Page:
Tupperware, and the Little Red Sliver for a Second Hand
After my mother’s DUI, I took to driving her to her depressing little breakfast diner gig. If I had to guess, she started drinking after her second marriage. She hid it well, but I do not know much about these kinds of things.
On a winter morning before she went in that diner, before she left the car that is, she told me a story about my father. Outside the clear windows of the car, I could see the crimson sun rising, flicking between dark clouds. The early morning killed my eyes.
My mother sat in the passenger seat. After our goodbyes, she stayed. She rested her hands on the dashboard above the glove department.
“Mom,” I said, “I need a cigarette.”
She motioned for me to go ahead. But I didn’t.
My mother made fruitcake the night before and gave it to me in Tupperware.
“Keep the Tupperware,” she said. “You and Anna need it.”
“Your father and I, we’d have our morning coffee in the parking lot at the school,” she said. “In this car. We kept the coffee in a thermos. We shared.”
She taught math to the kids at an elementary school, and my father cleaned up after them. In the mornings before work, in the car, they would have themselves a little moment.
“Lee?” she said. “Now listen. You’re listening right?”
“I am,” I said.
“Your father… it was the oddest thing. He had taken down the clock from my classroom and tinkered with it in the car. You know those clocks at school: white and round, near a foot in diameter, black rectangles. Little red sliver for a second hand. They’re all the same, these clocks.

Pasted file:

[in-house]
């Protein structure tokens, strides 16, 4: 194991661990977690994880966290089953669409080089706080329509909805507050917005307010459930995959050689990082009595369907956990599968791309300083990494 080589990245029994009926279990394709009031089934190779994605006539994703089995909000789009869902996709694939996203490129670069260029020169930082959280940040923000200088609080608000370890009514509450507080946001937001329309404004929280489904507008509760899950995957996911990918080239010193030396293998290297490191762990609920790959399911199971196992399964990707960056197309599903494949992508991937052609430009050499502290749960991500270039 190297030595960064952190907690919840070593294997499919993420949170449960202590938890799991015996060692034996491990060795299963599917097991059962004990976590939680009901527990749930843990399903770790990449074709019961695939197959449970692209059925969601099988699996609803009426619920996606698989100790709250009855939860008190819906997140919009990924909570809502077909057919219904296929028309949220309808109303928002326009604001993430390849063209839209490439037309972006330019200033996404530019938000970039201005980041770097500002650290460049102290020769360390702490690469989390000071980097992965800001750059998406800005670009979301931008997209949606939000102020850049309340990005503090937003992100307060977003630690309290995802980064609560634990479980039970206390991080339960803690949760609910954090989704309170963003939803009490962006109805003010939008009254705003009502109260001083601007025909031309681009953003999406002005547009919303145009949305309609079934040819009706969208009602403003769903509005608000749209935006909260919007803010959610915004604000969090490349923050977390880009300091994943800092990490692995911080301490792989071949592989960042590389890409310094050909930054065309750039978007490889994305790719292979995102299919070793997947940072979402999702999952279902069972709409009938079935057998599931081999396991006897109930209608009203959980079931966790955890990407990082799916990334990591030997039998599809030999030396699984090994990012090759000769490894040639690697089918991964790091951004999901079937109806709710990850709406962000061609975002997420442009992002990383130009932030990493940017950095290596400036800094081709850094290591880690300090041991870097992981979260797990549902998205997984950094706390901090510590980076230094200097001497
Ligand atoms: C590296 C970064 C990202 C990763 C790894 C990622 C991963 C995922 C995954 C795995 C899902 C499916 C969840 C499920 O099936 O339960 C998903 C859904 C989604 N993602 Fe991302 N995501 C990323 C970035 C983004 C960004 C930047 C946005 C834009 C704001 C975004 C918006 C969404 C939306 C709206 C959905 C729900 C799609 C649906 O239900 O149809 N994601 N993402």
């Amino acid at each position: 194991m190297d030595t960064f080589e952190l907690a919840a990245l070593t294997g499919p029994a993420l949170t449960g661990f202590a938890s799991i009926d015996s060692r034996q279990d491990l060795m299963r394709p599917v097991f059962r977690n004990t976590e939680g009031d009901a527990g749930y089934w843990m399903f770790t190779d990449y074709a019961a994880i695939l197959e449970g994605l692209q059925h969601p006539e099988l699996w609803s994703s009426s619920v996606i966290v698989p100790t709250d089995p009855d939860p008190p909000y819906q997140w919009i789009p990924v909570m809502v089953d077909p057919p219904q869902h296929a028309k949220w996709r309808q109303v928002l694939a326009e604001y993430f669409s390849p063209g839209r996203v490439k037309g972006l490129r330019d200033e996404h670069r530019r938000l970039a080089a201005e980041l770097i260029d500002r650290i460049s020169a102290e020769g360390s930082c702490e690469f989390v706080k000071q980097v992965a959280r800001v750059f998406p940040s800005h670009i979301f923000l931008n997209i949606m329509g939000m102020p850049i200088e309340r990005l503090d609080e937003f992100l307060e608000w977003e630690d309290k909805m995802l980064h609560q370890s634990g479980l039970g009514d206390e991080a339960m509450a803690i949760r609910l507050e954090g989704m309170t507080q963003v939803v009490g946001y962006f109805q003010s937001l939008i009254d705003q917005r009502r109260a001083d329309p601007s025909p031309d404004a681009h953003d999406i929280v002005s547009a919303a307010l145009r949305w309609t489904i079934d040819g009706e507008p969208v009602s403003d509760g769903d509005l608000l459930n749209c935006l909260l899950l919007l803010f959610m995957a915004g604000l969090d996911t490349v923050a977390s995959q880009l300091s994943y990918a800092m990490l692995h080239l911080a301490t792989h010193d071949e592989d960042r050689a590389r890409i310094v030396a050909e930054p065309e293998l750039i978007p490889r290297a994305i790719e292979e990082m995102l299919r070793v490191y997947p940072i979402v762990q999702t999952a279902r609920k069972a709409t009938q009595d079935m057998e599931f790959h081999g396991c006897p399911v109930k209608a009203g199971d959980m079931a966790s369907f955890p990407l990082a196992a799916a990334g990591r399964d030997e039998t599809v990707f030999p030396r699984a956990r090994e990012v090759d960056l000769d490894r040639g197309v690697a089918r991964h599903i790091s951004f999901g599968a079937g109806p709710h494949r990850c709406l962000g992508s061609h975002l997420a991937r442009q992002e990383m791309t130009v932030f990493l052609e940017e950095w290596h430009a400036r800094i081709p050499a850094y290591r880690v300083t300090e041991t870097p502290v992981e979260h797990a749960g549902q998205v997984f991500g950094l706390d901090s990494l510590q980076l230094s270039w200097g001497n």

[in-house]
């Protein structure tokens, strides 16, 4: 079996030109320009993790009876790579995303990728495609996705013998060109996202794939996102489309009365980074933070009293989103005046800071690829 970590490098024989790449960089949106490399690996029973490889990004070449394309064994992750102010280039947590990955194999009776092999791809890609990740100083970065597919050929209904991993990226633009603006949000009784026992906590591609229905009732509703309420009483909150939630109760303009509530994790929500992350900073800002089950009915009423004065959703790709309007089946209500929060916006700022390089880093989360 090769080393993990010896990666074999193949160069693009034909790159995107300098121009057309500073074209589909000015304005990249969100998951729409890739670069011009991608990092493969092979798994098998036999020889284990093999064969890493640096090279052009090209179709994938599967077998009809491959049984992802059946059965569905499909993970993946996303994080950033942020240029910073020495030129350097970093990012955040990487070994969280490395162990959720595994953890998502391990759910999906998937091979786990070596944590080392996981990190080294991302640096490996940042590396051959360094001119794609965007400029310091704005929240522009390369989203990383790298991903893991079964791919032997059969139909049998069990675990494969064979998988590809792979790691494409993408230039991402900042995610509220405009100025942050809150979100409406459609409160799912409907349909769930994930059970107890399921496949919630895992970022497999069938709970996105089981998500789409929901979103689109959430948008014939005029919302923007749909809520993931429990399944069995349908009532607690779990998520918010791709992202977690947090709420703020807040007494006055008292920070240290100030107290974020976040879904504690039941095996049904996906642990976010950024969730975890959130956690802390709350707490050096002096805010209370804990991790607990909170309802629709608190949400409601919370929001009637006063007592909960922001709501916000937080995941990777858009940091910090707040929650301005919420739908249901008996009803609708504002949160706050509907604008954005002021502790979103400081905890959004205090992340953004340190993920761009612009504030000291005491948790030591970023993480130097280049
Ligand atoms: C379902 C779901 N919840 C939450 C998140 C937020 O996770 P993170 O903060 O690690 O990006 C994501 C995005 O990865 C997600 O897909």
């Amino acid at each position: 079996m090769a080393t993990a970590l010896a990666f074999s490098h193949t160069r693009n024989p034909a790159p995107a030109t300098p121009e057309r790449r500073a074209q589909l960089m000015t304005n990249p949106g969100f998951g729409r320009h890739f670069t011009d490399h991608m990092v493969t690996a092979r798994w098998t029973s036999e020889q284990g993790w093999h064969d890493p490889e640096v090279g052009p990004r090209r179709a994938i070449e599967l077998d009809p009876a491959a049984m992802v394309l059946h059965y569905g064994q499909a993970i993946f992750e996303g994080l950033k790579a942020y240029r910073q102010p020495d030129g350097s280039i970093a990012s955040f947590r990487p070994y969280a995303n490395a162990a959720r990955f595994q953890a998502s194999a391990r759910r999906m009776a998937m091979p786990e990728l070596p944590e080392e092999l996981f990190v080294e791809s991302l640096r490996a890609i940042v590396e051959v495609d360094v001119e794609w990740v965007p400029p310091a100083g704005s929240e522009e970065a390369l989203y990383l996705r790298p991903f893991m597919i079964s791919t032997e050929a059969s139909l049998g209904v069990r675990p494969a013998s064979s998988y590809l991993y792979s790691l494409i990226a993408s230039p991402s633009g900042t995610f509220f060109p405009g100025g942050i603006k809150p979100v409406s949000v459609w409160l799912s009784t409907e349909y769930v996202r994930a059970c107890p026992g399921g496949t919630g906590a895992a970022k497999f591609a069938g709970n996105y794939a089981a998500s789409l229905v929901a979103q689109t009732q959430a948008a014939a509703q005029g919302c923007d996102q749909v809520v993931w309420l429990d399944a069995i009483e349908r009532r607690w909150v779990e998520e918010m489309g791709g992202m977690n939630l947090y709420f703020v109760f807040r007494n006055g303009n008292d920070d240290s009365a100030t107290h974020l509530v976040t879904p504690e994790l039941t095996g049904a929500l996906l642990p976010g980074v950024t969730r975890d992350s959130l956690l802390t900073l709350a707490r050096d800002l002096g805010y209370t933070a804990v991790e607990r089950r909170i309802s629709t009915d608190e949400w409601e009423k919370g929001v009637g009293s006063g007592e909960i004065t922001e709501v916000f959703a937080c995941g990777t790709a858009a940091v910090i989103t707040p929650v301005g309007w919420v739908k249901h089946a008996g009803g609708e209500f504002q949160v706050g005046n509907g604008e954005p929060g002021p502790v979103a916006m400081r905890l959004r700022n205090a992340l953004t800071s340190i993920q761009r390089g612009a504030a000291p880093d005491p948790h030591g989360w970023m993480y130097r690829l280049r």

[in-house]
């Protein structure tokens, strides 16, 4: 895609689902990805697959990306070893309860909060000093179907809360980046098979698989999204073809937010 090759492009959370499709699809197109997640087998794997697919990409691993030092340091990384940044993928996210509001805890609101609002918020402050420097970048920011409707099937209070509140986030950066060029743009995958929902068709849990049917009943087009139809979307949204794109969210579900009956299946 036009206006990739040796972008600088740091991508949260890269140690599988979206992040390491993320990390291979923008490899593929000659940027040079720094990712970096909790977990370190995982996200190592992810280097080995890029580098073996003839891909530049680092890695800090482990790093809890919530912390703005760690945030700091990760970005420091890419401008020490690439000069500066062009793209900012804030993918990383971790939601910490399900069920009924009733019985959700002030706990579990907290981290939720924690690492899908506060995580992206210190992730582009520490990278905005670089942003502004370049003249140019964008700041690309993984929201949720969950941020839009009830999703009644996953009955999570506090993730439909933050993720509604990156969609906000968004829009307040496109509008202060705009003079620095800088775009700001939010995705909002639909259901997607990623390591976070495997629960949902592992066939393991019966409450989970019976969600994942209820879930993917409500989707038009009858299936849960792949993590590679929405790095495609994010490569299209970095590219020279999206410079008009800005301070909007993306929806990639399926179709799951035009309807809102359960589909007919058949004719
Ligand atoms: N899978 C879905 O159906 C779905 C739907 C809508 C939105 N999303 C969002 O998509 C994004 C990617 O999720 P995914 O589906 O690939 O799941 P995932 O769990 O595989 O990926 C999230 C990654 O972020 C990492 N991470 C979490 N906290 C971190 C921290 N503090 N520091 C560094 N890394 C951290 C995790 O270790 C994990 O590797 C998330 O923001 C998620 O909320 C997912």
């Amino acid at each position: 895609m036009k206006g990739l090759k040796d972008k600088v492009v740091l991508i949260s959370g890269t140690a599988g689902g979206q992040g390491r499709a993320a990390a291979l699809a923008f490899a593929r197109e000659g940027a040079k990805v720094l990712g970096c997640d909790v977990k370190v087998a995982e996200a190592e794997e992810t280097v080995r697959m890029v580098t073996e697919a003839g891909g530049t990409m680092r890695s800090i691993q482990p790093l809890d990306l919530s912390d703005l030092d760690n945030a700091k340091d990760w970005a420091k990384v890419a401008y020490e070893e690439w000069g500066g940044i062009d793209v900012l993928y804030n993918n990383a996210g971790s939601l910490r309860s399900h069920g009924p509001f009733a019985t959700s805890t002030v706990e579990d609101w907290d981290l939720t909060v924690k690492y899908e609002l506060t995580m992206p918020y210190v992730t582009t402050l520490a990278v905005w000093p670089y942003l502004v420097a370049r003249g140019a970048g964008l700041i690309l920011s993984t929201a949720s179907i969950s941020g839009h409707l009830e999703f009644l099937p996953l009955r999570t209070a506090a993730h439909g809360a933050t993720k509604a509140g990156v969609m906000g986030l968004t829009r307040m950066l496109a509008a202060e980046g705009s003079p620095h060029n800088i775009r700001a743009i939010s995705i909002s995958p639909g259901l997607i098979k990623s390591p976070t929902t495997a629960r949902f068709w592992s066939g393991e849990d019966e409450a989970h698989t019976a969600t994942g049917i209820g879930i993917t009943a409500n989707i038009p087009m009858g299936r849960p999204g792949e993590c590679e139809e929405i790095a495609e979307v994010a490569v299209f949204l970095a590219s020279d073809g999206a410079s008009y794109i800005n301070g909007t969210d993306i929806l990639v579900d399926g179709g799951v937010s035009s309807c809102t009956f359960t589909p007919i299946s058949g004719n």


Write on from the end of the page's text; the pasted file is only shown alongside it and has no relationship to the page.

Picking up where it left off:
“The thing is, is he couldn’t unfreeze the time. He first took the clock to fix the jumping second hand, but when he took it from the wall, the thing just stopped right there at 8:07 AM – the time when he pulled it down. He brought the clock with him and toyed with it during our morning coffees in the car. After some time, he stopped drinking coffee. He would just work on that clock. I told him. I said, ‘stop messing with that thing.’ But he never did. He melted into that clock. He went right in and never came out.”
“Are you listening? Do you catch my meaning?”
“I get it,” I said. “But what happened to that clock?”
“It broke,” she said. “It shattered. It crumbled on the floor. It reinvented itself. What does it matter? The clock’s not important. You’ll understand.”
The smoke from the muffler rose in the still air outside and covered the back windshield. We rested between the asphalt and two white lines. We looked forward. The sun faded into orange as it rose and rotated. The Tupperware rested in the compartment.
I am an unpublished writer and current English major at the University of North Florida.
Any feedback would be greatly appreciated. Again, thank you for taking your time to read my story, and I look forward to your response.